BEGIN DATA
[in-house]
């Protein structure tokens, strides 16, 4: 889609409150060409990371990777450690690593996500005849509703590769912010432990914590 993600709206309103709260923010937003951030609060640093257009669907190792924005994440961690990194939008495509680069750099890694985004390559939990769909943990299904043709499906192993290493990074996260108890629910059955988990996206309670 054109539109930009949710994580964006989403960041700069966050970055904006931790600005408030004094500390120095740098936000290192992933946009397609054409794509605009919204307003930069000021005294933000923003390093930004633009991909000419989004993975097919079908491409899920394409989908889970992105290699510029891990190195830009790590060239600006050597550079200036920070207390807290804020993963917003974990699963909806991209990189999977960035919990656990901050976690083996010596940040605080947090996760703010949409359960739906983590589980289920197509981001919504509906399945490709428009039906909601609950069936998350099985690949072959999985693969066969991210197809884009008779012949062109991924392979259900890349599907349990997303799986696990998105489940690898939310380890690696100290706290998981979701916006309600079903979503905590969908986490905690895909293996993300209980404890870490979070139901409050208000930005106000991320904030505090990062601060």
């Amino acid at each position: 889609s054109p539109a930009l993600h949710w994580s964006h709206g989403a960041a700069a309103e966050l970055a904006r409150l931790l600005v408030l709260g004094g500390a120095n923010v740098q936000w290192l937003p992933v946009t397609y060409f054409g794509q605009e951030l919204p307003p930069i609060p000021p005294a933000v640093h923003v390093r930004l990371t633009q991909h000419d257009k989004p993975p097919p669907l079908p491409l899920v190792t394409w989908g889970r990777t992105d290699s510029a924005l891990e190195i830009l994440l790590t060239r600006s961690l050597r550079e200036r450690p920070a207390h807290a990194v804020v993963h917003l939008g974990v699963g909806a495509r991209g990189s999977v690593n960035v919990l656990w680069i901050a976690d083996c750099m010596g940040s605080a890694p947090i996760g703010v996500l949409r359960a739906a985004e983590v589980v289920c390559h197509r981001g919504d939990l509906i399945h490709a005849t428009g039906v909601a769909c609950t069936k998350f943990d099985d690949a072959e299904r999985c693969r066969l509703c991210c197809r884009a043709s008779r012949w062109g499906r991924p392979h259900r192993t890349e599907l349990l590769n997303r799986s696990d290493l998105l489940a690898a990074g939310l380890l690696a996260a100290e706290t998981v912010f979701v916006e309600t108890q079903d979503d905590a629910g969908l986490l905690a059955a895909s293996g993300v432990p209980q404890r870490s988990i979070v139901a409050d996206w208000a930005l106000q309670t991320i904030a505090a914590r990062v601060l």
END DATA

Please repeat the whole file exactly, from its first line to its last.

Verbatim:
[in-house]
């Protein structure tokens, strides 16, 4: 889609409150060409990371990777450690690593996500005849509703590769912010432990914590 993600709206309103709260923010937003951030609060640093257009669907190792924005994440961690990194939008495509680069750099890694985004390559939990769909943990299904043709499906192993290493990074996260108890629910059955988990996206309670 054109539109930009949710994580964006989403960041700069966050970055904006931790600005408030004094500390120095740098936000290192992933946009397609054409794509605009919204307003930069000021005294933000923003390093930004633009991909000419989004993975097919079908491409899920394409989908889970992105290699510029891990190195830009790590060239600006050597550079200036920070207390807290804020993963917003974990699963909806991209990189999977960035919990656990901050976690083996010596940040605080947090996760703010949409359960739906983590589980289920197509981001919504509906399945490709428009039906909601609950069936998350099985690949072959999985693969066969991210197809884009008779012949062109991924392979259900890349599907349990997303799986696990998105489940690898939310380890690696100290706290998981979701916006309600079903979503905590969908986490905690895909293996993300209980404890870490979070139901409050208000930005106000991320904030505090990062601060």
């Amino acid at each position: 889609s054109p539109a930009l993600h949710w994580s964006h709206g989403a960041a700069a309103e966050l970055a904006r409150l931790l600005v408030l709260g004094g500390a120095n923010v740098q936000w290192l937003p992933v946009t397609y060409f054409g794509q605009e951030l919204p307003p930069i609060p000021p005294a933000v640093h923003v390093r930004l990371t633009q991909h000419d257009k989004p993975p097919p669907l079908p491409l899920v190792t394409w989908g889970r990777t992105d290699s510029a924005l891990e190195i830009l994440l790590t060239r600006s961690l050597r550079e200036r450690p920070a207390h807290a990194v804020v993963h917003l939008g974990v699963g909806a495509r991209g990189s999977v690593n960035v919990l656990w680069i901050a976690d083996c750099m010596g940040s605080a890694p947090i996760g703010v996500l949409r359960a739906a985004e983590v589980v289920c390559h197509r981001g919504d939990l509906i399945h490709a005849t428009g039906v909601a769909c609950t069936k998350f943990d099985d690949a072959e299904r999985c693969r066969l509703c991210c197809r884009a043709s008779r012949w062109g499906r991924p392979h259900r192993t890349e599907l349990l590769n997303r799986s696990d290493l998105l489940a690898a990074g939310l380890l690696a996260a100290e706290t998981v912010f979701v916006e309600t108890q079903d979503d905590a629910g969908l986490l905690a059955a895909s293996g993300v432990p209980q404890r870490s988990i979070v139901a409050d996206w208000a930005l106000q309670t991320i904030a505090a914590r990062v601060l």